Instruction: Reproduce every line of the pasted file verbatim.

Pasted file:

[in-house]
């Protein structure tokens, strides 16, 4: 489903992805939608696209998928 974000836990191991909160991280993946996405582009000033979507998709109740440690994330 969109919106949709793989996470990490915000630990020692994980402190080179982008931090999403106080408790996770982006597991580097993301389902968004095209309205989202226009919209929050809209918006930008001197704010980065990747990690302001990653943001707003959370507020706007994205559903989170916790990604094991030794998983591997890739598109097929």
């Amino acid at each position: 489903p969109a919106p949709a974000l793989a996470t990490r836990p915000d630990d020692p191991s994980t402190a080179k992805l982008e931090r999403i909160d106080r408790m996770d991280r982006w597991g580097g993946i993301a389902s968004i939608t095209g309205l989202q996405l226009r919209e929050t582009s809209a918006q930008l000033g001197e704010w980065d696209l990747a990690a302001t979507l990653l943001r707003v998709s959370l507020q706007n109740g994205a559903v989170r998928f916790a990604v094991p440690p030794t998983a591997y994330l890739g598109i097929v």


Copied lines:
[in-house]
């Protein structure tokens, strides 16, 4: 489903992805939608696209998928 974000836990191991909160991280993946996405582009000033979507998709109740440690994330 969109919106949709793989996470990490915000630990020692994980402190080179982008931090999403106080408790996770982006597991580097993301389902968004095209309205989202226009919209929050809209918006930008001197704010980065990747990690302001990653943001707003959370507020706007994205559903989170916790990604094991030794998983591997890739598109097929």
């Amino acid at each position: 489903p969109a919106p949709a974000l793989a996470t990490r836990p915000d630990d020692p191991s994980t402190a080179k992805l982008e931090r999403i909160d106080r408790m996770d991280r982006w597991g580097g993946i993301a389902s968004i939608t095209g309205l989202q996405l226009r919209e929050t582009s809209a918006q930008l000033g001197e704010w980065d696209l990747a990690a302001t979507l990653l943001r707003v998709s959370l507020q706007n109740g994205a559903v989170r998928f916790a990604v094991p440690p030794t998983a591997y994330l890739g598109i097929v």